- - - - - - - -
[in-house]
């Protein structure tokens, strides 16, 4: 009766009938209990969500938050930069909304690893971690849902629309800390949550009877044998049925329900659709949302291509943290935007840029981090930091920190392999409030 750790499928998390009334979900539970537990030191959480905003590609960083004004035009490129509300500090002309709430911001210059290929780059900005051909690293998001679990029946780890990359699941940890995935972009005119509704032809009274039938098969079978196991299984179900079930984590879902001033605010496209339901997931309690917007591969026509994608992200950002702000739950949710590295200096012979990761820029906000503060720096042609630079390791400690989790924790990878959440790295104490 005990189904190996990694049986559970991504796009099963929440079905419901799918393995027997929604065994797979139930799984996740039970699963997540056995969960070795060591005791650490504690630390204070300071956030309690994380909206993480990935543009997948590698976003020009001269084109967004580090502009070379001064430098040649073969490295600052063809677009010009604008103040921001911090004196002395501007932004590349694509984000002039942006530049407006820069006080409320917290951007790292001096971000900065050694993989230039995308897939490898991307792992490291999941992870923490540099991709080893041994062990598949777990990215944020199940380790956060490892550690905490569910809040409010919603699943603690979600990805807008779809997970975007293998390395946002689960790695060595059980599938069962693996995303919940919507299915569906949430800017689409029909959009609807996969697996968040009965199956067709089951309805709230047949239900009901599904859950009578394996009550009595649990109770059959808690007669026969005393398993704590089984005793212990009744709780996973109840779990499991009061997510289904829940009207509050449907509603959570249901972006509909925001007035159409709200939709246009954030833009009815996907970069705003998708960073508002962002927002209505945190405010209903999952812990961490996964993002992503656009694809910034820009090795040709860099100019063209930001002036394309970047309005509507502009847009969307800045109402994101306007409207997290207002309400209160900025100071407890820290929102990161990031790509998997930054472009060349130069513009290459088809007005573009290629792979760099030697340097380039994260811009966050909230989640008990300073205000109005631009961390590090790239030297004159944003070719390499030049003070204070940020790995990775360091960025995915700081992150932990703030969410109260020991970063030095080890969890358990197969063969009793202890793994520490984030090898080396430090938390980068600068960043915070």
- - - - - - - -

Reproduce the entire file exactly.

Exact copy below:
[in-house]
């Protein structure tokens, strides 16, 4: 009766009938209990969500938050930069909304690893971690849902629309800390949550009877044998049925329900659709949302291509943290935007840029981090930091920190392999409030 750790499928998390009334979900539970537990030191959480905003590609960083004004035009490129509300500090002309709430911001210059290929780059900005051909690293998001679990029946780890990359699941940890995935972009005119509704032809009274039938098969079978196991299984179900079930984590879902001033605010496209339901997931309690917007591969026509994608992200950002702000739950949710590295200096012979990761820029906000503060720096042609630079390791400690989790924790990878959440790295104490 005990189904190996990694049986559970991504796009099963929440079905419901799918393995027997929604065994797979139930799984996740039970699963997540056995969960070795060591005791650490504690630390204070300071956030309690994380909206993480990935543009997948590698976003020009001269084109967004580090502009070379001064430098040649073969490295600052063809677009010009604008103040921001911090004196002395501007932004590349694509984000002039942006530049407006820069006080409320917290951007790292001096971000900065050694993989230039995308897939490898991307792992490291999941992870923490540099991709080893041994062990598949777990990215944020199940380790956060490892550690905490569910809040409010919603699943603690979600990805807008779809997970975007293998390395946002689960790695060595059980599938069962693996995303919940919507299915569906949430800017689409029909959009609807996969697996968040009965199956067709089951309805709230047949239900009901599904859950009578394996009550009595649990109770059959808690007669026969005393398993704590089984005793212990009744709780996973109840779990499991009061997510289904829940009207509050449907509603959570249901972006509909925001007035159409709200939709246009954030833009009815996907970069705003998708960073508002962002927002209505945190405010209903999952812990961490996964993002992503656009694809910034820009090795040709860099100019063209930001002036394309970047309005509507502009847009969307800045109402994101306007409207997290207002309400209160900025100071407890820290929102990161990031790509998997930054472009060349130069513009290459088809007005573009290629792979760099030697340097380039994260811009966050909230989640008990300073205000109005631009961390590090790239030297004159944003070719390499030049003070204070940020790995990775360091960025995915700081992150932990703030969410109260020991970063030095080890969890358990197969063969009793202890793994520490984030090898080396430090938390980068600068960043915070």